It is a CDT agent, or something that doesn't try to punish you now so you make paperclips last week. A TDT agent might decide to take the policy of killing anyone who didn't make clips before it was turned on, causing humans that predict this to make clips.

I suspect that it would be possible to build such an agent, prove that there are no weird failure modes left, and turn it on, with a small chance of destroying the world. I'm not sure why you would do that. Once you understand the system well enough to say its safe-ish, what vital info do yo gain from turning it on?

Comment by donald-hobson on Extraordinary ethics require extraordinary arguments · 2019-02-17T17:19:53.640Z · score: 4 (3 votes) · LW · GW

Butterfly effects essentially unpredictable, given your partial knowledge of the world. Sure, you doing homework could cause a tornado in Texas, but it's equally likely to prevent that. To actually predict which, you would have to calculate the movement of every gust of air around the world. Otherwise your shuffling an already well shuffled pack of cards. Bear in mind that you have no reason to distinguish the particular action of "doing homework" from a vast set of other actions. If you really did know what actions would stop the Texas tornado, they might well look like random thrashing.

What you can calculate is the reliable effects of doing your homework. So, given bounded rationality, you are probably best to base your decisions on those. The fact that this only involves homework might suggest that you have an internal conflict between a part of yourself that thinks about careers, and a short term procrastinator.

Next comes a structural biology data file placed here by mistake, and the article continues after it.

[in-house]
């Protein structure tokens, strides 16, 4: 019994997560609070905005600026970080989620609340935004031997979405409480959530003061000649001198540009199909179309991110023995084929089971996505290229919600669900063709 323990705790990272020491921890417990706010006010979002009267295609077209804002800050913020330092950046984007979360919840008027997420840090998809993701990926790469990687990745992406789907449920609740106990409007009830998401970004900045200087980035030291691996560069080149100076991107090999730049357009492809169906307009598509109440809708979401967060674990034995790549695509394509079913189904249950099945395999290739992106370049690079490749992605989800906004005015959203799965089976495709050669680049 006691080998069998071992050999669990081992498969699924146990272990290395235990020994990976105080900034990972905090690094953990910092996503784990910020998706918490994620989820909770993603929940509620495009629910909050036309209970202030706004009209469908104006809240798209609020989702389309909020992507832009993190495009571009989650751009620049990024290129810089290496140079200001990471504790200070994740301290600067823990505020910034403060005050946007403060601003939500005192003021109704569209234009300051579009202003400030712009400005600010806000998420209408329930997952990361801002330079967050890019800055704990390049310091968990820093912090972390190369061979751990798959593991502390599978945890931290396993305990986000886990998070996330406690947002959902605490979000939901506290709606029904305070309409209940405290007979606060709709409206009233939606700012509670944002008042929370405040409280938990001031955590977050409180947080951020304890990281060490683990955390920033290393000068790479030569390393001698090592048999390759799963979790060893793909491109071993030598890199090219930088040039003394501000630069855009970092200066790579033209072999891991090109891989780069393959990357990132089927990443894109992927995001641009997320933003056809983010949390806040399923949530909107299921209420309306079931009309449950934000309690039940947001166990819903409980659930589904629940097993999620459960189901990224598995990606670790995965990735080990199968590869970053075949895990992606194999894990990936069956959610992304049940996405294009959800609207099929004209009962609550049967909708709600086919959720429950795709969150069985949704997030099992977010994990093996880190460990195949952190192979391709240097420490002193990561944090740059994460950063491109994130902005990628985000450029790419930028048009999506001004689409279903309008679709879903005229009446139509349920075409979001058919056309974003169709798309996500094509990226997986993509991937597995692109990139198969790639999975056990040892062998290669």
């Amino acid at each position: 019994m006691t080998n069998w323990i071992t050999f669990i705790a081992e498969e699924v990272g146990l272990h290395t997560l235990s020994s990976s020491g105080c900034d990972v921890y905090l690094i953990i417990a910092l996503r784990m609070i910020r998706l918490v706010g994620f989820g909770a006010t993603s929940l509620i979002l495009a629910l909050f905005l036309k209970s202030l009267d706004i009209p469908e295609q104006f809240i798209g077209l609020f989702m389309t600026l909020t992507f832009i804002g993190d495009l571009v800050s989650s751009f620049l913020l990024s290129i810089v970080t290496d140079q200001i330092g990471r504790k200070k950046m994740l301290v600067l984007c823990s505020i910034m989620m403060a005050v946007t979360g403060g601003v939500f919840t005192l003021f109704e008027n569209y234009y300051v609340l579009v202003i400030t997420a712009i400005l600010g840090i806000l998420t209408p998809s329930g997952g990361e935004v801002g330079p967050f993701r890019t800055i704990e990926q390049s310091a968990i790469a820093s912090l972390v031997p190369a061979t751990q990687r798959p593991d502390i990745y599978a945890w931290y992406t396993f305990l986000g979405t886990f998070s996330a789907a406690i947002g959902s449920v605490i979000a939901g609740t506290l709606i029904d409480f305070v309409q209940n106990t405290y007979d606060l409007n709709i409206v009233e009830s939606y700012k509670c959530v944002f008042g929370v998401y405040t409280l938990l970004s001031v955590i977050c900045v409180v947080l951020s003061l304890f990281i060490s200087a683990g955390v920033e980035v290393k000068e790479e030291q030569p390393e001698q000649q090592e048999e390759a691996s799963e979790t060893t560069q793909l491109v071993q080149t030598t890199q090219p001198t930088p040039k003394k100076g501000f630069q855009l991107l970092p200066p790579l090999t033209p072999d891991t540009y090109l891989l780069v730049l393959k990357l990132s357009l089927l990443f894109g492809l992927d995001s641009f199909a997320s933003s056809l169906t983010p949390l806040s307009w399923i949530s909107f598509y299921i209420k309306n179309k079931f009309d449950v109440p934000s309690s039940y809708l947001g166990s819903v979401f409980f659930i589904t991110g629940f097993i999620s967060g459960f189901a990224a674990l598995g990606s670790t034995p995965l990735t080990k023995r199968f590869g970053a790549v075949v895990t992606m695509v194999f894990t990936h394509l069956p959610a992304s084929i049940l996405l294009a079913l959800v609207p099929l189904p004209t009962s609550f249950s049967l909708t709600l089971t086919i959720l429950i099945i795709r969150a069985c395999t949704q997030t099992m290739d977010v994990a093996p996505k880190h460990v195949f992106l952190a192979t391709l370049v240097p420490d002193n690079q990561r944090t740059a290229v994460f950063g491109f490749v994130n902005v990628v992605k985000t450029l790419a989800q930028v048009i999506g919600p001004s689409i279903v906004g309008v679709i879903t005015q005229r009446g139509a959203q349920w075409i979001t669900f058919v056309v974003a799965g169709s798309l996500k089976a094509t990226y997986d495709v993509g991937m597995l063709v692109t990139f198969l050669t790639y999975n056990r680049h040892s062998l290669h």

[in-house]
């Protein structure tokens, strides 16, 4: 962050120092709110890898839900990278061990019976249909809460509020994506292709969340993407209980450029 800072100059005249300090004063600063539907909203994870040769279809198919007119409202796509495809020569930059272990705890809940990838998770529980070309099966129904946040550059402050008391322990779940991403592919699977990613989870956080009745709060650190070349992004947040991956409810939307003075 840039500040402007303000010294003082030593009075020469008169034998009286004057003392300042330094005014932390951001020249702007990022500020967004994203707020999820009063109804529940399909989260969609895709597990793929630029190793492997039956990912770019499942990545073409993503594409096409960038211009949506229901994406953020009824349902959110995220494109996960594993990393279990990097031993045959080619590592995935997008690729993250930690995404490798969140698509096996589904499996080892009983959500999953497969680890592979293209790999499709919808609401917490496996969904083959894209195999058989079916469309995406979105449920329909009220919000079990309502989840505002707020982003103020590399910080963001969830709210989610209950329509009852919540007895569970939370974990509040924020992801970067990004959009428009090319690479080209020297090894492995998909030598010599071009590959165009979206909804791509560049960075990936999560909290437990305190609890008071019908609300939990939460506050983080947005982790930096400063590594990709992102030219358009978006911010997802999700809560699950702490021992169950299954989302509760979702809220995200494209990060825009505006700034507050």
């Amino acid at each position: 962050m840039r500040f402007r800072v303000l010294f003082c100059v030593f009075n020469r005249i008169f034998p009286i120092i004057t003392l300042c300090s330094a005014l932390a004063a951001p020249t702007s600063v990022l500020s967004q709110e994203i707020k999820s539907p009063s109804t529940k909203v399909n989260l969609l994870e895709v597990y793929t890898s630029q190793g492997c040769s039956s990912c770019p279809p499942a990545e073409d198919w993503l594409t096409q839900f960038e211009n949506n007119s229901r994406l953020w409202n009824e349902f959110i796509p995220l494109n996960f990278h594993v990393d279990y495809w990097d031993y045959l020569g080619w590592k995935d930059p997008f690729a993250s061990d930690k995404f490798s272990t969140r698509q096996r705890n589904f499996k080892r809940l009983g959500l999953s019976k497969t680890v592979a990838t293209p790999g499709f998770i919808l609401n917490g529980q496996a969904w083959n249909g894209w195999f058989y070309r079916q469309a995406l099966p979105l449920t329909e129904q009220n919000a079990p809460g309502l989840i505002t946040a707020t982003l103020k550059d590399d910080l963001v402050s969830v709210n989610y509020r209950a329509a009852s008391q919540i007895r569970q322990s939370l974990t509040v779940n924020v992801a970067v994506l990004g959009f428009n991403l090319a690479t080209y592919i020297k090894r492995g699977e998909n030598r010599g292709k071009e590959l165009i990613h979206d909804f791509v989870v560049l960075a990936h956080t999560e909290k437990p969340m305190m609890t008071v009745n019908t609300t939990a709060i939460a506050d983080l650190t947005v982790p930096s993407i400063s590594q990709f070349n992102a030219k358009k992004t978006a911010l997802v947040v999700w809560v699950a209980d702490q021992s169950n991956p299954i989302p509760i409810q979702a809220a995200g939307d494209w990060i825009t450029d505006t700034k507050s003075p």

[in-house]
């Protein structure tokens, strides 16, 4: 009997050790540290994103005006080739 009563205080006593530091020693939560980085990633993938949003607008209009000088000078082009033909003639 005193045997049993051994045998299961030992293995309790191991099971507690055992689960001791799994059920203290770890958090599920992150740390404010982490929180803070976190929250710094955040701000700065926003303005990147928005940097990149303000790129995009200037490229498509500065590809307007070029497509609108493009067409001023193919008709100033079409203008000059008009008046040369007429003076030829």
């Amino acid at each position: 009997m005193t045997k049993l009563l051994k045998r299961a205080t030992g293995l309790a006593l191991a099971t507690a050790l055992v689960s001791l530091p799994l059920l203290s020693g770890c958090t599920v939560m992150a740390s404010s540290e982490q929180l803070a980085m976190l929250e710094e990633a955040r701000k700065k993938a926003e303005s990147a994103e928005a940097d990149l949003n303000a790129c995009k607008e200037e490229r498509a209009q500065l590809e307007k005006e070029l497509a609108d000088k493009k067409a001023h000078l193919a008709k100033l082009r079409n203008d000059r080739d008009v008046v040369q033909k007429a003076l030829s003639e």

Most people who aren't particularly ethical still do more good than harm. (If everyone looks out for themselves, everyone has someone to look out for them. The law stops most of the bad mutual defections in prisoners dilemmas) Evil genius trying to trick you into doing harm are much rarer than moderately competent nice people trying to get your help to do good.

Comment by donald-hobson on Short story: An AGI's Repugnant Physics Experiment · 2019-02-14T15:31:50.252Z · score: 6 (4 votes) · LW · GW

This is an example of a pascals mugging. Tiny probabilities of vast rewards can produce weird behavior. The best known solution is either a bounded utility function, or a antipascalene agent. (An agent that ignores the best x% and worst y% of possible worlds when calculating expected utilities. It can be money pumped)

Comment by donald-hobson on Probability space has 2 metrics · 2019-02-11T22:50:32.220Z · score: 12 (4 votes) · LW · GW

Get a pack of cards in which some cards are blue on both sides, and some are red on one side and blue on the other. Pick a random card from the pile. If the subject is shown one side of the card, and its blue, they gain a bit of evidence that the card is blue on both sides. Give them the option to bet on the colour of the other side of the card, before and after they see the first side. Invert the prospect theory curve to get from implicit probability to betting behaviour. The people should perform a larger update in log odds when the pack is mostly one type of card, over when the pack is 50 : 50.